Gov. John Bel Edwards has vetoed the Legislature's spending plan for the coming year, calling the version of House Bill 1 that passed both the House and Senate "catastrophic."
Edwards, a Democrat, had avoided saying publicly in recent days whether he would veto the budget, which called for deep cuts to state agencies but protected funding for health care.
"It's obvious now, I think to everyone, there simply isn't enough revenue forecasted for next fiscal year to fashion a reasonable budget," Edwards said.
Edwards announced his plans to veto late Friday evening after lawmakers wrapped up the 2018 regular session about two weeks before it was required to end. Lawmakers on Tuesday begin a special session to address a looming $650 million fiscal cliff the state faces when temporary tax measures expire June 30.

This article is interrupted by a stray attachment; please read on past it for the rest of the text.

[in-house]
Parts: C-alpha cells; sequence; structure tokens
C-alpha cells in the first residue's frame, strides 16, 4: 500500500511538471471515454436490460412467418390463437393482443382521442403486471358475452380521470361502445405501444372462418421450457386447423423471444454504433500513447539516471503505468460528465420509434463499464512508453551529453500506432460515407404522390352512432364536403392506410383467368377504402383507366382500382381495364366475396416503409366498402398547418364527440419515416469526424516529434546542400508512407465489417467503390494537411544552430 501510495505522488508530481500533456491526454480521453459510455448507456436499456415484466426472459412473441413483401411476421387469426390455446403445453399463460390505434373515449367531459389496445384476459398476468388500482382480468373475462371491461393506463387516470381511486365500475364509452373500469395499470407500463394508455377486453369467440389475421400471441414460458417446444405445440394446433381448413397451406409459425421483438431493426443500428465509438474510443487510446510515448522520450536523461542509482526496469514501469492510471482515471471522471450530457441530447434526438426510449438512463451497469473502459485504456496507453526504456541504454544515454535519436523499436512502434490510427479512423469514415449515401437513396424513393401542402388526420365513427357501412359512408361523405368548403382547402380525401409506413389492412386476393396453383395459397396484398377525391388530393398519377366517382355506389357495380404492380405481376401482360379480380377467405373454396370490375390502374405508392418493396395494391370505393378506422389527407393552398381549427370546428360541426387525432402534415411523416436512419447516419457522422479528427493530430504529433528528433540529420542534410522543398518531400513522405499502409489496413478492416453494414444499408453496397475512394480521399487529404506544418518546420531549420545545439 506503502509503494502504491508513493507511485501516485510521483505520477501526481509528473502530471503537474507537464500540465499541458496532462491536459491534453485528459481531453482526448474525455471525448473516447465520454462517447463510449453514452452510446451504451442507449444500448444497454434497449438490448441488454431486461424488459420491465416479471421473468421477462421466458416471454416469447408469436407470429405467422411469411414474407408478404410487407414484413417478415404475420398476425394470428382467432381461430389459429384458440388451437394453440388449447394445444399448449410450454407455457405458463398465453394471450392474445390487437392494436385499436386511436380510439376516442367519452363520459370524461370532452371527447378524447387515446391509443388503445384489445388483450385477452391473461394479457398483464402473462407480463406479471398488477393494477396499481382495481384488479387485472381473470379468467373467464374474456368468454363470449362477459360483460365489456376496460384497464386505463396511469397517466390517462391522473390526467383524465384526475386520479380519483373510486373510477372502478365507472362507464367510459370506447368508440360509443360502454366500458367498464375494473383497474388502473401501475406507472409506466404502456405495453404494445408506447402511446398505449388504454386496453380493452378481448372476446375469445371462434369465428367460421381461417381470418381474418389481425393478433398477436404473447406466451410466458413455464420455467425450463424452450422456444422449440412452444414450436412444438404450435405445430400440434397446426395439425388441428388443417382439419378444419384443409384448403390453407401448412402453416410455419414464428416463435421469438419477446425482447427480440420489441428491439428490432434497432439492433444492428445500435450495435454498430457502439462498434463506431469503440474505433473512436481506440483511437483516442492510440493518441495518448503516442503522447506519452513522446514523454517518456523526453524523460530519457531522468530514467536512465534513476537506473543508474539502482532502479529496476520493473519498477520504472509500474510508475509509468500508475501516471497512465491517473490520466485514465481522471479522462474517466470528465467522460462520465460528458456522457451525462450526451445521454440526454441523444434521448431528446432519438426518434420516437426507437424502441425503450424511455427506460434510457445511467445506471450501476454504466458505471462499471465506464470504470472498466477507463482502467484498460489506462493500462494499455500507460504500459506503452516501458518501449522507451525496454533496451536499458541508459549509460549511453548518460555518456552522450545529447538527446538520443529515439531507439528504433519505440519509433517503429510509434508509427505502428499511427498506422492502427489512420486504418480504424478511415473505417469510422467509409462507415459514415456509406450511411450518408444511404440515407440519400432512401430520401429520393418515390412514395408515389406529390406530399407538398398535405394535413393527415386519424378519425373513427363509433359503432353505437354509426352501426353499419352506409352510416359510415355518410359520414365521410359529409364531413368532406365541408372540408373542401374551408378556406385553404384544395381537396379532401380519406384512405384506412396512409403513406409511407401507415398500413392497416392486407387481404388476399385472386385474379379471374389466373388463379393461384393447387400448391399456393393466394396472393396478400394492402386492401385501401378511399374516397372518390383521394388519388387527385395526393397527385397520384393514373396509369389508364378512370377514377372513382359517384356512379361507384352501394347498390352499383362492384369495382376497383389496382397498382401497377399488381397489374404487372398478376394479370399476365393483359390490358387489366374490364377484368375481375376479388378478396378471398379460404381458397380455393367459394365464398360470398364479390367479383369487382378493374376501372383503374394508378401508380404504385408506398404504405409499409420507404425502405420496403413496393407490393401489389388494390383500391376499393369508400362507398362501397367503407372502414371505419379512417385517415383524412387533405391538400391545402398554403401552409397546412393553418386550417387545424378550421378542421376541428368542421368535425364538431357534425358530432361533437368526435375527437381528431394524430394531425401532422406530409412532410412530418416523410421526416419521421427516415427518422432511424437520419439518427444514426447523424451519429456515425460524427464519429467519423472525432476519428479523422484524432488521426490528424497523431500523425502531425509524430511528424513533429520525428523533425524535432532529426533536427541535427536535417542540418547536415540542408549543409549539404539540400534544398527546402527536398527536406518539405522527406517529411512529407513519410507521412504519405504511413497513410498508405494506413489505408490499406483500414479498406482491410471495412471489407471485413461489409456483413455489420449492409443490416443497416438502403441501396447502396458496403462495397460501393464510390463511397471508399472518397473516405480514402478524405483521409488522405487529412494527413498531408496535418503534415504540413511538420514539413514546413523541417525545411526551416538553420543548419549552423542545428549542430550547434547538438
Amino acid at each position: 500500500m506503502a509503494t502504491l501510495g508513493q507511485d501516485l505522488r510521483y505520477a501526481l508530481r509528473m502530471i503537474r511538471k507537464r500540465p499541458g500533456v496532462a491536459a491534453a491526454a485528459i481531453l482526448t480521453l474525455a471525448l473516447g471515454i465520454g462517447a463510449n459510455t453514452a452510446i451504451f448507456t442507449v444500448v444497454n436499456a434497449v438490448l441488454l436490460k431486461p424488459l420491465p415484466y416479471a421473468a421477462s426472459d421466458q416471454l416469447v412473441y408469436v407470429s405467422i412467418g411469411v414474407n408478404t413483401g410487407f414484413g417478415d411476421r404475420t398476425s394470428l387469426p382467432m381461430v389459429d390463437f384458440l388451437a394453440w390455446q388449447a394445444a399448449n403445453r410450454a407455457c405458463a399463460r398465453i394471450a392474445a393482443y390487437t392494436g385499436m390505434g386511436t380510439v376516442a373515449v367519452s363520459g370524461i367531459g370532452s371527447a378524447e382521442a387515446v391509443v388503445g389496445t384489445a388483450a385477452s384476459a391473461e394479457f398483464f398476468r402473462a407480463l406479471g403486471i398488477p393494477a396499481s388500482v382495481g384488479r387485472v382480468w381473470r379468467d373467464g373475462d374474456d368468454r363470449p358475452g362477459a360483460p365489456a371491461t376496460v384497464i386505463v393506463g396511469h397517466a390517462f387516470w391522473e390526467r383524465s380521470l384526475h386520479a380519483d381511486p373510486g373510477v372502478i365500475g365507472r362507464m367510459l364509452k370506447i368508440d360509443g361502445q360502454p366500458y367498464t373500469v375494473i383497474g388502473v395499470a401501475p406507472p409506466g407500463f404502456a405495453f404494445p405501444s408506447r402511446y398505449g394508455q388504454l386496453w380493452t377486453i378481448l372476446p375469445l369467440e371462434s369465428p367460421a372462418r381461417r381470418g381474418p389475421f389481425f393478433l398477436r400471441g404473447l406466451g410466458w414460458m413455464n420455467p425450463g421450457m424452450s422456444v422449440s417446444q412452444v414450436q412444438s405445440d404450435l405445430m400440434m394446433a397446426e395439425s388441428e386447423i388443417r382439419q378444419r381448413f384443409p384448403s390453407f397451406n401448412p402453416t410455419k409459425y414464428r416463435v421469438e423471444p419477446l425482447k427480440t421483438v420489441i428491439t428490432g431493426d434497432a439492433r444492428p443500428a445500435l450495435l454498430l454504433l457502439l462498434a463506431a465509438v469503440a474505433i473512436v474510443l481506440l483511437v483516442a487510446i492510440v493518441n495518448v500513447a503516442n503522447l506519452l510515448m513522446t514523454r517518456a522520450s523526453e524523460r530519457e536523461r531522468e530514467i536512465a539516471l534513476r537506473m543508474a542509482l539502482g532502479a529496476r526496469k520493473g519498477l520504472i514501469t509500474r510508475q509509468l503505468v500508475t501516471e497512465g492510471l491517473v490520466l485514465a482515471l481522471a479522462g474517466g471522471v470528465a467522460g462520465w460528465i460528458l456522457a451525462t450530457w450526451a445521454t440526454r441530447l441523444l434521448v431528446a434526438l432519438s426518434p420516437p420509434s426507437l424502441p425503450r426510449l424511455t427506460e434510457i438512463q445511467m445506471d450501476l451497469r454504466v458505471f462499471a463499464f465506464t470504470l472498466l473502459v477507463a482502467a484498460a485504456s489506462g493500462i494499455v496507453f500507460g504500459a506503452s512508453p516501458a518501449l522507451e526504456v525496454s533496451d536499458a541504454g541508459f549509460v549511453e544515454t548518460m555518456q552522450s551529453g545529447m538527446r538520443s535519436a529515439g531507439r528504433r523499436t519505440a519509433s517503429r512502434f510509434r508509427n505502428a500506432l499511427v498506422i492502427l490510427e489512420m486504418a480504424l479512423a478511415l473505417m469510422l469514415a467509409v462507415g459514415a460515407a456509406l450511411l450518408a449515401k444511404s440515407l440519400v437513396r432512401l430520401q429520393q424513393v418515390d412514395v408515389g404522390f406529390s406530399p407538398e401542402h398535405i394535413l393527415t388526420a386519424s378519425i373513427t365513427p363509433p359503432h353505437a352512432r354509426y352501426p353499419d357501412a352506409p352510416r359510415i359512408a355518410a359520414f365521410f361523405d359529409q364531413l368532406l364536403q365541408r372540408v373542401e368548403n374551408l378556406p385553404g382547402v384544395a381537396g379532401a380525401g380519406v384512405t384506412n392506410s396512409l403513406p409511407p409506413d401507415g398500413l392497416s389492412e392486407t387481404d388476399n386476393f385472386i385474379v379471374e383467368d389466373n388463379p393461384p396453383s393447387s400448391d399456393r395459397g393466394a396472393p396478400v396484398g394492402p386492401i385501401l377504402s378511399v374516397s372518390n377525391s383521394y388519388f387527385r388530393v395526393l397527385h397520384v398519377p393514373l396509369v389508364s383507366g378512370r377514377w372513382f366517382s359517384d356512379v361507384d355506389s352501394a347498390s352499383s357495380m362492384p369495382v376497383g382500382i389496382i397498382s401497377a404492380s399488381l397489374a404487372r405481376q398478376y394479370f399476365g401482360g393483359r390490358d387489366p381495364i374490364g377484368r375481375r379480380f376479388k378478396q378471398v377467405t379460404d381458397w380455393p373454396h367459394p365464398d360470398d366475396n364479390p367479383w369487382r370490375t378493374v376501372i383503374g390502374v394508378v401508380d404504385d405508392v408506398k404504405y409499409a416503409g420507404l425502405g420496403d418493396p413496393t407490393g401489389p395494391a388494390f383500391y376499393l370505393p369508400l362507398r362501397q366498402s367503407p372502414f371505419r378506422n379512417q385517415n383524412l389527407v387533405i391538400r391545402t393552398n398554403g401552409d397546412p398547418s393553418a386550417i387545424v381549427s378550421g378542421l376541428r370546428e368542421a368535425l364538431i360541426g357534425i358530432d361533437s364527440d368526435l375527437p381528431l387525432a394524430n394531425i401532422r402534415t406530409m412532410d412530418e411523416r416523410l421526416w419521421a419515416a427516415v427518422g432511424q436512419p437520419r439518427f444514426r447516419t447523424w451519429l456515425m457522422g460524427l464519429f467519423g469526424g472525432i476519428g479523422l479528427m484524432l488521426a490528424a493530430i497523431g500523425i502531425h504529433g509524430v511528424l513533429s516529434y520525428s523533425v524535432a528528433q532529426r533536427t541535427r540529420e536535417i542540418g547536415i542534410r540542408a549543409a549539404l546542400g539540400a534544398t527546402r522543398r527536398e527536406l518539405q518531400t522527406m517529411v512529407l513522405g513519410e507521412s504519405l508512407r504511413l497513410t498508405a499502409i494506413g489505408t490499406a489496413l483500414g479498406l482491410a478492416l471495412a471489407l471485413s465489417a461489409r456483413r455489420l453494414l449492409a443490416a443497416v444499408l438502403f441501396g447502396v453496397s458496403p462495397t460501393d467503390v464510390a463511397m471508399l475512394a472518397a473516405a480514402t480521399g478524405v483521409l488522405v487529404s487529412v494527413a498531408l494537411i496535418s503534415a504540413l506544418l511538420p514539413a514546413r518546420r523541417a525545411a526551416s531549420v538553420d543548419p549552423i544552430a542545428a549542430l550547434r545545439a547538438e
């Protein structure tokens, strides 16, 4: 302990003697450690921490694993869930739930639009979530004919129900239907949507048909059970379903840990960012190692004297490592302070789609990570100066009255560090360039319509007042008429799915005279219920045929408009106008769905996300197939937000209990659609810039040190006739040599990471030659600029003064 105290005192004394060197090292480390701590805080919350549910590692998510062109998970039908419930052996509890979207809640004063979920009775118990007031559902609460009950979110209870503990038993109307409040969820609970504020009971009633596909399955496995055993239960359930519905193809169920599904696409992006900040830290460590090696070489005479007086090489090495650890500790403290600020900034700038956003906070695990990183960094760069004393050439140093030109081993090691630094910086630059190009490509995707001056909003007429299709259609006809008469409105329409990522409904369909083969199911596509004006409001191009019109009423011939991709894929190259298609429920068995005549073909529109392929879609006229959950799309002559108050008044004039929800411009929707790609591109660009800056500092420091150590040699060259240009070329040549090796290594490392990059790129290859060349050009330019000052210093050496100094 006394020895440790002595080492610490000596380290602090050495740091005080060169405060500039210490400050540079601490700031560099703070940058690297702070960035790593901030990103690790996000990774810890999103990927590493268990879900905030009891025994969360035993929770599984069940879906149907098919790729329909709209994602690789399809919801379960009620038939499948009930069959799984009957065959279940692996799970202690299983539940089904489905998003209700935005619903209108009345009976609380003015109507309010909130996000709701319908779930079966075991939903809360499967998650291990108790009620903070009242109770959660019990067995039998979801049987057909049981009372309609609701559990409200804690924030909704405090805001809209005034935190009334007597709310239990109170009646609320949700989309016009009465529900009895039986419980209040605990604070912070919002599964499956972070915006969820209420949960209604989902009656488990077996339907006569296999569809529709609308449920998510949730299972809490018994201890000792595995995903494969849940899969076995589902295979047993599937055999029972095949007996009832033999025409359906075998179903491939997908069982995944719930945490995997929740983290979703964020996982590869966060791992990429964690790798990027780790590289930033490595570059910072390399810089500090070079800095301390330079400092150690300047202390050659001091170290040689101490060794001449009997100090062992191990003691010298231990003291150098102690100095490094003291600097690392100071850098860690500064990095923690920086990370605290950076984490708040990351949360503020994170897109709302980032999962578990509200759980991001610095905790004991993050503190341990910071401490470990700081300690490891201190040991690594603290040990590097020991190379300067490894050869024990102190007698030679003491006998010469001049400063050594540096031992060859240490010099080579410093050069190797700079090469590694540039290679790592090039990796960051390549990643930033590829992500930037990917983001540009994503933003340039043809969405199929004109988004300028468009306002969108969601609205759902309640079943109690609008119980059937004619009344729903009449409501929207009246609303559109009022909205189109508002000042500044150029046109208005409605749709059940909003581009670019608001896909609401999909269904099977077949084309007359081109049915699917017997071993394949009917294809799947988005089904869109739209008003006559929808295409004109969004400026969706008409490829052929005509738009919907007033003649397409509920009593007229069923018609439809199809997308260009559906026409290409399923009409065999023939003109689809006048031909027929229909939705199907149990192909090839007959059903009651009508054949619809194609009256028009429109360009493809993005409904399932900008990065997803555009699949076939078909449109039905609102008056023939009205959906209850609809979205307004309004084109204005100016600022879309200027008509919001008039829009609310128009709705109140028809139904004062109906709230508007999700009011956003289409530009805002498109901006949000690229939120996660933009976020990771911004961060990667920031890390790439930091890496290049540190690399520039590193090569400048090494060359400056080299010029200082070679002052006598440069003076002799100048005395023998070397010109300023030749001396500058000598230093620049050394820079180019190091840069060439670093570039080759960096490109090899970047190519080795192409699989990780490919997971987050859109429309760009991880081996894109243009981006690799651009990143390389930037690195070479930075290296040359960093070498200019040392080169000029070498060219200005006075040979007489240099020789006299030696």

The Legislature will now also be tasked with crafting a new budget, rather than back-filling priorities with any new revenue raised in the special session.
The Edwards administration had sent letters to thousands of Medicaid recipients, including many in nursing and group homes, notifying them that their services were at risk because of budget negotiations. The final version of the budget fully-funded those programs.
House Democrats praised Edwards' veto move.
"The House GOP pushed an immoral document out of the Legislature, which had to be vetoed. It tried to solve real problems with pretend solutions. On Tuesday, we will reconvene with a set of real options for our constituents, which includes a net tax decrease that fully funds our priorities. It's time to get real," said House Democratic Caucus Chair Robert Johnson, of Marksville.